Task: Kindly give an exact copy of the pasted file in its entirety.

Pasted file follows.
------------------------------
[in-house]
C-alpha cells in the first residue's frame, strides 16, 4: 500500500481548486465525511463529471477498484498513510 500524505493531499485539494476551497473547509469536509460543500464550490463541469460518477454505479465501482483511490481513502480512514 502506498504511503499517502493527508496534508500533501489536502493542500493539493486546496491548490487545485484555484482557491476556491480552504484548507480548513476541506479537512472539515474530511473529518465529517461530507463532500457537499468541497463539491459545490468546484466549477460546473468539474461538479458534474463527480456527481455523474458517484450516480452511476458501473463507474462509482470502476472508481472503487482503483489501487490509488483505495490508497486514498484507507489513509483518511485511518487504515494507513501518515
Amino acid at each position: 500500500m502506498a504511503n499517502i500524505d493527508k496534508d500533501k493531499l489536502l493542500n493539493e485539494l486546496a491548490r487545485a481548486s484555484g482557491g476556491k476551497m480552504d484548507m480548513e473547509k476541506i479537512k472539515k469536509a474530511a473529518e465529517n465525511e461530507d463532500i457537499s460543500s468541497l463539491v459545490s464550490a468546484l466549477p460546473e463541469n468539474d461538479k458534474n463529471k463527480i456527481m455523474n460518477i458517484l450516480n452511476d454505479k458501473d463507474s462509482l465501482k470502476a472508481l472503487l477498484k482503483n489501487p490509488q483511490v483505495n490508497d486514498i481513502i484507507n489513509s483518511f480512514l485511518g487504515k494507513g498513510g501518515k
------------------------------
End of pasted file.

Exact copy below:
[in-house]
C-alpha cells in the first residue's frame, strides 16, 4: 500500500481548486465525511463529471477498484498513510 500524505493531499485539494476551497473547509469536509460543500464550490463541469460518477454505479465501482483511490481513502480512514 502506498504511503499517502493527508496534508500533501489536502493542500493539493486546496491548490487545485484555484482557491476556491480552504484548507480548513476541506479537512472539515474530511473529518465529517461530507463532500457537499468541497463539491459545490468546484466549477460546473468539474461538479458534474463527480456527481455523474458517484450516480452511476458501473463507474462509482470502476472508481472503487482503483489501487490509488483505495490508497486514498484507507489513509483518511485511518487504515494507513501518515
Amino acid at each position: 500500500m502506498a504511503n499517502i500524505d493527508k496534508d500533501k493531499l489536502l493542500n493539493e485539494l486546496a491548490r487545485a481548486s484555484g482557491g476556491k476551497m480552504d484548507m480548513e473547509k476541506i479537512k472539515k469536509a474530511a473529518e465529517n465525511e461530507d463532500i457537499s460543500s468541497l463539491v459545490s464550490a468546484l466549477p460546473e463541469n468539474d461538479k458534474n463529471k463527480i456527481m455523474n460518477i458517484l450516480n452511476d454505479k458501473d463507474s462509482l465501482k470502476a472508481l472503487l477498484k482503483n489501487p490509488q483511490v483505495n490508497d486514498i481513502i484507507n489513509s483518511f480512514l485511518g487504515k494507513g498513510g501518515k